Today has been a good day for me - as I'm off for the holidays - and that it's also my mother's birthday today. So Happy Birthday Mum!

In the meantime - summer's officially here: Ahh, sunshine!

Sunday, 3 April 2011

Fantasia Mosaic (XIX)

Hey folks, I know that I may have been busy with other stuff - but I spent about two days making this mosaics - but I wasn't making any rushes. But - here is the Third Movement of the Pastoral Symphony segment of the Fantasia programme.

To me, this is a rather jolly sequence. Although the previous sequence, may have been soppy - but I thought it was the best sequence of the Beethoven segment. However, this here calls for some fun. The centaurs and centaurettes have all found their love ones and now it is the evening and they are planning a celebration party. With lots of wine and drinking, and dancing. All the fawns are invited and even the God of Wine, Bacchus is invited and his donkey (who is apparently named "Jacchus" - as in a pun of what a Greek name for a "jackass god" could be). Although the unicorns and the cupids don't seem to be invited.

True, the music here is very spiritual and exciting - they are all having fun and it makes you feel that they are having a great time. Also true, some of the animation here of the centaurs and centaurettes are pretty shoddy here. Some of the centaurs look very badly drawn by the second-stringed animators. Even some of the centaurettes are pretty badly drawn. Shot 17 of the centaurs and centaurettes skipping down - and Lynn Karp gives the Centaurette very thin arms. I have to admit that shots 32 and 33 are scenes that I'm not the most keen on in terms of animation. The timing of those shots is fine, but the faces just seem a bit unrealistic. Shot 33 animated by Don Lusk but doesn't seem too fitting. In fact, Shot 17 with the centaur holding a barrel of grapes and pouring it just has the most shoddiest animation out of all the segments in Fantasia. Ignore the Walt Kelly faun, that's fine animation. But the Eric Larson centaur (to me) is the first piece of animation in this film so far. The way it is staged and drawn just feels incredibly clumsy. It embarrasses me. There doesn't seem to be details on that character and feels weightless and not believable to an audience.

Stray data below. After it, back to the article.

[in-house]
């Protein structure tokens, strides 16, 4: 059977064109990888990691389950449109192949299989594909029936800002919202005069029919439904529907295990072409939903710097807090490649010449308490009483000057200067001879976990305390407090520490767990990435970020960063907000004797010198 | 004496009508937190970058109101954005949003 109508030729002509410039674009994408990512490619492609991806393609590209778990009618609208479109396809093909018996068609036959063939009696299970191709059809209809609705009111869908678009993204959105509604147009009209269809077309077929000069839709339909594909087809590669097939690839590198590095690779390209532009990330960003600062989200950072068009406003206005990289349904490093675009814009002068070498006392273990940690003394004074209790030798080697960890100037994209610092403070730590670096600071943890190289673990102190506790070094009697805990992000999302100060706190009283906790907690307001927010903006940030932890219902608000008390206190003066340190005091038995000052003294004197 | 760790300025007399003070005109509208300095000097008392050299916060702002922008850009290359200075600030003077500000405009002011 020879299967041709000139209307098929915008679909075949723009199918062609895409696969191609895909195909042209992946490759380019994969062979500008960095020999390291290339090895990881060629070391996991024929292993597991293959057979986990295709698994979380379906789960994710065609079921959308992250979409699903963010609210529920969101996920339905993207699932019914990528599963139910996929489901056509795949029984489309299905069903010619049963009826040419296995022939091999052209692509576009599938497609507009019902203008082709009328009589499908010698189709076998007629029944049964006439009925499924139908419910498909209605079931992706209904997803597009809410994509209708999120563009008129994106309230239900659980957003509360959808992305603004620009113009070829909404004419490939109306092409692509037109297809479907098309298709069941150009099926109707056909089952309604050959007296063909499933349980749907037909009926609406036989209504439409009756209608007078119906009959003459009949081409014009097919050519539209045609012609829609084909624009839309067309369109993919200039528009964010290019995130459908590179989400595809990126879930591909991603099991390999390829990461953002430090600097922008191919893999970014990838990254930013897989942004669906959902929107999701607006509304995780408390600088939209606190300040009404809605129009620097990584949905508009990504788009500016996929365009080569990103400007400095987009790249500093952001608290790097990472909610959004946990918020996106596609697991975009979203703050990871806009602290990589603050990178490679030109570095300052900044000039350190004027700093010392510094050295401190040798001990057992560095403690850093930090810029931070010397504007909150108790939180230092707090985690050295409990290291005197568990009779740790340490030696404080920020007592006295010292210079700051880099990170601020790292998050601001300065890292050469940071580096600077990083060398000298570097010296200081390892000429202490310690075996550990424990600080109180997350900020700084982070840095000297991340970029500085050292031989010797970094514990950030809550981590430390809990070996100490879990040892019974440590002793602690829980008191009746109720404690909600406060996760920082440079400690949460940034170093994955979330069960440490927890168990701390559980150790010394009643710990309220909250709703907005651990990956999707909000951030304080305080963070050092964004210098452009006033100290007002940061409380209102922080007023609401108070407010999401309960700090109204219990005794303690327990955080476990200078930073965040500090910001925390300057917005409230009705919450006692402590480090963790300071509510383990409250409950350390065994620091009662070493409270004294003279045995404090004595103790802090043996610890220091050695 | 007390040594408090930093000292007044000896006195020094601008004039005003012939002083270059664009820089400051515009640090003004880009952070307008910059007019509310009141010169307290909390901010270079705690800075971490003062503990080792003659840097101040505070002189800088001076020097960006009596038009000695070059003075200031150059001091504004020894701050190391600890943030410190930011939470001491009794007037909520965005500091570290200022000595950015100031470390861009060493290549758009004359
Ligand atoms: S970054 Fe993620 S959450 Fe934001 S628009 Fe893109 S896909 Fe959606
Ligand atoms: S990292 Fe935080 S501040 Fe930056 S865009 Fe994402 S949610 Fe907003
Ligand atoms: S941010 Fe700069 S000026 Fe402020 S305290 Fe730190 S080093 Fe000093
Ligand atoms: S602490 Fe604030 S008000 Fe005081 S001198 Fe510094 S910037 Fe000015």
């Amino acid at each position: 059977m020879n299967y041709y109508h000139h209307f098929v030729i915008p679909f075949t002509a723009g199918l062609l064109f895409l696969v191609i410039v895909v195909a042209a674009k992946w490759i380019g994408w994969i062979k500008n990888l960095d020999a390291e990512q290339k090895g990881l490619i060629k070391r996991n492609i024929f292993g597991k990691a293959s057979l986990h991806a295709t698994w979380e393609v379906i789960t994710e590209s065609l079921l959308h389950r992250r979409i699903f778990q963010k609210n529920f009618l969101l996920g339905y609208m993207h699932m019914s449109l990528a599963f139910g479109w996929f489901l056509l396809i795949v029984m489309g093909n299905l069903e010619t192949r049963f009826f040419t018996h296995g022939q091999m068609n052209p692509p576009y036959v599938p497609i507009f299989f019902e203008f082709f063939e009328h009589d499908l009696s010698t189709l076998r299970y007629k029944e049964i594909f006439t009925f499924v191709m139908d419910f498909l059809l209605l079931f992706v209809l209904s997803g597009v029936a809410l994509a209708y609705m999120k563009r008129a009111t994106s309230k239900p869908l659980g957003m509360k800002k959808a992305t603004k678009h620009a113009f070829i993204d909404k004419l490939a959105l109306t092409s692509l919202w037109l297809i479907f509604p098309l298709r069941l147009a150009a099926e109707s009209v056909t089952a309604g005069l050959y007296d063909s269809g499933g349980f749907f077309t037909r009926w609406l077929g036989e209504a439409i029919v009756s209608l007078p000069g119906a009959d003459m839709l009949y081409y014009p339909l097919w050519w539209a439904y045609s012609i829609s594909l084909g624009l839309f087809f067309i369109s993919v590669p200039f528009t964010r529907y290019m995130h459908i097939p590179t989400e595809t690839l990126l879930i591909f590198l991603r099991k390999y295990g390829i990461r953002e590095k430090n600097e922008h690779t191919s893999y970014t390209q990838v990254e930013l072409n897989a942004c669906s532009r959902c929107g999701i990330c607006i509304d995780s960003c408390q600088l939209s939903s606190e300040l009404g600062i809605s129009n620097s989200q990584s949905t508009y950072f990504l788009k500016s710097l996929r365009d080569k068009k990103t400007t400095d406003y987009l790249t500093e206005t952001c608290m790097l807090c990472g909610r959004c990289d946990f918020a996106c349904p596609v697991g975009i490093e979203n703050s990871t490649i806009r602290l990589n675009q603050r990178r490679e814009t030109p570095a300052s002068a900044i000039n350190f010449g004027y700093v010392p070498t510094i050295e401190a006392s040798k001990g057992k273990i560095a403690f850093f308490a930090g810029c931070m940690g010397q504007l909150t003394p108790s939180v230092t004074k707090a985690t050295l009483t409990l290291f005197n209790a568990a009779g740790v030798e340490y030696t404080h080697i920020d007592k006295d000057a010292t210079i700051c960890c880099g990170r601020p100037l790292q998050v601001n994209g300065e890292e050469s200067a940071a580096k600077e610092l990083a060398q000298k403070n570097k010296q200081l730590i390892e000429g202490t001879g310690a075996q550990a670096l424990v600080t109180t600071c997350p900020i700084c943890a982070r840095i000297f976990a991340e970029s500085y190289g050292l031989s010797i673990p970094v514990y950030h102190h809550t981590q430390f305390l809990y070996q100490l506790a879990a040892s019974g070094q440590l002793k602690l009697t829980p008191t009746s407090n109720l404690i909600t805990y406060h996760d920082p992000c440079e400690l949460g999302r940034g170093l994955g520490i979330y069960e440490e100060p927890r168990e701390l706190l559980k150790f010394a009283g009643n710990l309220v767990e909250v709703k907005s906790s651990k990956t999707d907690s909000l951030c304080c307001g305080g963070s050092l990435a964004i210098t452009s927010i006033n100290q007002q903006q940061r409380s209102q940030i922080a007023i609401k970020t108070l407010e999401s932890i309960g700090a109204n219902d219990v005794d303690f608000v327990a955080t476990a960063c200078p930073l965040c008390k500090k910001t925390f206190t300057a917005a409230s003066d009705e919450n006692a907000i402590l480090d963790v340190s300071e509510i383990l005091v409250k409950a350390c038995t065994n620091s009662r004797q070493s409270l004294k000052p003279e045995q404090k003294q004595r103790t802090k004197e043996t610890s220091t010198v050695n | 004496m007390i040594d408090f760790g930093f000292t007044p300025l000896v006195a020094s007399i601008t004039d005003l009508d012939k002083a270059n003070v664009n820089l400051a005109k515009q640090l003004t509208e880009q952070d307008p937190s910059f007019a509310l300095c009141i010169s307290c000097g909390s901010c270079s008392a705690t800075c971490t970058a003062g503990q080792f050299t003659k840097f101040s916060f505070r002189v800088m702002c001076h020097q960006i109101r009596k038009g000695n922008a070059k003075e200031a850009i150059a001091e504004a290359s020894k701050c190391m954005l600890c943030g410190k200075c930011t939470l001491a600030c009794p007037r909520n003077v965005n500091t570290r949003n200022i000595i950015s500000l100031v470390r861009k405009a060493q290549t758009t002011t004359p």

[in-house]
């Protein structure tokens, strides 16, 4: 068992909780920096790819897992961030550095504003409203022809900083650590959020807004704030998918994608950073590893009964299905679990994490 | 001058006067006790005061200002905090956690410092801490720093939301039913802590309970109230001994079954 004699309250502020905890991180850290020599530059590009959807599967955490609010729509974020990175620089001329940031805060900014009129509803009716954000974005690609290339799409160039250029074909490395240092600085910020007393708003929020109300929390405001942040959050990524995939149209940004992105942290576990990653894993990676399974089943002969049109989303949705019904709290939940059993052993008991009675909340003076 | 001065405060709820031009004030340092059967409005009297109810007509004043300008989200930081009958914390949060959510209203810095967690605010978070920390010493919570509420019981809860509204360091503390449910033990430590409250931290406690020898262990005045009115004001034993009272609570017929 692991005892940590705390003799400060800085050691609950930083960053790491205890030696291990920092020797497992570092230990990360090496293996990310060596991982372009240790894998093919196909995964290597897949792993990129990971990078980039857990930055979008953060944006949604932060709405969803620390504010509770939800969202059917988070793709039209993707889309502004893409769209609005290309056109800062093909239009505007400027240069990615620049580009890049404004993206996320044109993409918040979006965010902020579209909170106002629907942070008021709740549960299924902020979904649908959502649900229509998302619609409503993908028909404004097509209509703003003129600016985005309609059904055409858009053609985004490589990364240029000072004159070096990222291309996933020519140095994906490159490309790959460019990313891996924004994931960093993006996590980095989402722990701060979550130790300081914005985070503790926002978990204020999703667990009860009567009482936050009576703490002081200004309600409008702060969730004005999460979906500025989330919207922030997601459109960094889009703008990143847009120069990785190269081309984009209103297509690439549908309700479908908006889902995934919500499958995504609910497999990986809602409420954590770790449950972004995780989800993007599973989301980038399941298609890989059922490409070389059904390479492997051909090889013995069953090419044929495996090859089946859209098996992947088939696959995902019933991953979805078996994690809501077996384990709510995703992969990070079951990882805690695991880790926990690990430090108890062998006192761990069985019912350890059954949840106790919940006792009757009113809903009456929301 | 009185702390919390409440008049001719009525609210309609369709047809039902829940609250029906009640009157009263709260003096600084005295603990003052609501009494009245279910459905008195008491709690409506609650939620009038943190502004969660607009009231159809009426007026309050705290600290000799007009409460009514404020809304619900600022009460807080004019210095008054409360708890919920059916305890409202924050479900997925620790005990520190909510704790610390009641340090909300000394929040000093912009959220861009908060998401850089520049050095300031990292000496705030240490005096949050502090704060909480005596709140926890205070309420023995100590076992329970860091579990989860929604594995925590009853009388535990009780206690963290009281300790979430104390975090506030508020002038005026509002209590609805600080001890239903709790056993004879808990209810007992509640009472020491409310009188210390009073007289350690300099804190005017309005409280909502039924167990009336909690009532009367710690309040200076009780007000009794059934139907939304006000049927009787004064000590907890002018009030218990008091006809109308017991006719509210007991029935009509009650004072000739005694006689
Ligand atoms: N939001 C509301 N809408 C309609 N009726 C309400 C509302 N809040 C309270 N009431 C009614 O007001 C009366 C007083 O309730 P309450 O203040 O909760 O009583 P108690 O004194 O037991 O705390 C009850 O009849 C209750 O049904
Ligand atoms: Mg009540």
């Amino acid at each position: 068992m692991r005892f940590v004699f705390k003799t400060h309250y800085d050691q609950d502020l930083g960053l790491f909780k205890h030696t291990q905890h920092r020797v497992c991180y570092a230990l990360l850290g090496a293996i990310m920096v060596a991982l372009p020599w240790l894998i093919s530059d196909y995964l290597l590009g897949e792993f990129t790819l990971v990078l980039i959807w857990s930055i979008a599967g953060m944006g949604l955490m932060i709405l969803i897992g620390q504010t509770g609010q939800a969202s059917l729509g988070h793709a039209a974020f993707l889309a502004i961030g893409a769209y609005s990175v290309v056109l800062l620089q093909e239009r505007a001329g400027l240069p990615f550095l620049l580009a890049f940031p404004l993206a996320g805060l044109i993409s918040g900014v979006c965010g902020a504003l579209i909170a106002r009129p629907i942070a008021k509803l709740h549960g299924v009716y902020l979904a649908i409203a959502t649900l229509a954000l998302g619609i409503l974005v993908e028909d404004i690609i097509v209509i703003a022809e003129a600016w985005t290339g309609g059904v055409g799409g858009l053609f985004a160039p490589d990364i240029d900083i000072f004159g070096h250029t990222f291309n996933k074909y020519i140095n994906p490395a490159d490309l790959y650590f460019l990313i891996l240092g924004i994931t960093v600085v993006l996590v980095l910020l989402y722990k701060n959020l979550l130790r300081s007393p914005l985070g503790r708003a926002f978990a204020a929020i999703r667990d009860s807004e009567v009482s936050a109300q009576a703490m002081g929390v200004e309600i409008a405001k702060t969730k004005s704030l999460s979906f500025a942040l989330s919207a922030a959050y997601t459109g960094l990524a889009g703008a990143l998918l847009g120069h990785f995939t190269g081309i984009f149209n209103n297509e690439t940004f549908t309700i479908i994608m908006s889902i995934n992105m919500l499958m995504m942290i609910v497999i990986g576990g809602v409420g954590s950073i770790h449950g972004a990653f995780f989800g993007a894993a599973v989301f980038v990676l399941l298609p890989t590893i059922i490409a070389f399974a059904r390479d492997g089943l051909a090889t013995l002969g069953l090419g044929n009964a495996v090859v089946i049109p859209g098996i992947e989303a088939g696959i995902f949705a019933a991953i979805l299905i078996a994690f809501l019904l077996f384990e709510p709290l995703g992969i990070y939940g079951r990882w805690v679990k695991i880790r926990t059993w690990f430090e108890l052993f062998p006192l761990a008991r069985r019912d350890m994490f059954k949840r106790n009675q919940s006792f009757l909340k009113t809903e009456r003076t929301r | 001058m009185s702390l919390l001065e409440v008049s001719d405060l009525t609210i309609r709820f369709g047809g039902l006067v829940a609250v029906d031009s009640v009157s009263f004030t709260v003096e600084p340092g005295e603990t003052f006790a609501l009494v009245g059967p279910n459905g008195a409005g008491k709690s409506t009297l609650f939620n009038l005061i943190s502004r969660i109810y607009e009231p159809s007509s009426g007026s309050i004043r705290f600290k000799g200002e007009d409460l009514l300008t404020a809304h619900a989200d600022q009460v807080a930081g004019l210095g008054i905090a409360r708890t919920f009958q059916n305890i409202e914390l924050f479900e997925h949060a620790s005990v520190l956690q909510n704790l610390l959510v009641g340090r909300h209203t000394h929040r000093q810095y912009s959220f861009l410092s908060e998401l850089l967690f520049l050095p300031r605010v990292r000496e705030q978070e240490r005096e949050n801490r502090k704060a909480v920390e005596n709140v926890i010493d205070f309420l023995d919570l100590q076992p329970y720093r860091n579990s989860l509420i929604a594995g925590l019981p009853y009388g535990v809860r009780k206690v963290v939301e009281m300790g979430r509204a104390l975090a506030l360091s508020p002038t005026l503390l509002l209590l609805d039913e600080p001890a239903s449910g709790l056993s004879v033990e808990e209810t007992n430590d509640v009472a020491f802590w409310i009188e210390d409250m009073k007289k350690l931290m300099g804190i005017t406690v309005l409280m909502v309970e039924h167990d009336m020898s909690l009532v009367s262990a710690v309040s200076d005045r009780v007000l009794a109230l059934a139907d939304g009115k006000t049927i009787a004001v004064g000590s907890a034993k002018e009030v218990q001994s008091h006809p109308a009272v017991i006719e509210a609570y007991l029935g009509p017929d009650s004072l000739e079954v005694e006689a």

Now all the animation of the Centaurs and Centaurettes are bad - I must say that some of Jack Bradbury's centaurettes dancing is pretty good and he seems to put a lot of weight onto it. The hair moves and Jack makes it really believable. Although, despite Larson's poor drawing of the centaur - he does some very good shots of the centaurette with the veil. Larson does a very cute scene of the centaurette in shot 39. I wonder if John Reed does the veil animation there.

So far, we see that Jim Handley takes over the directing while Ham Luske is still supervising. I still don't understand about how Ham Luske was casting during this production. He always seems to be co-directing the sequences and not doing it by himself. Was he possibly the supervisor of the whole production and allowed his assistants Ford Beebe and Jim Handley to direct the sequences - so did he just team up with them. Ham Luske does usually seem to team up with other directors, in Willie the Operatic Whale (a segment from Make Mine Music) Ham Luske co-directed the segment along with Clyde Geronomi.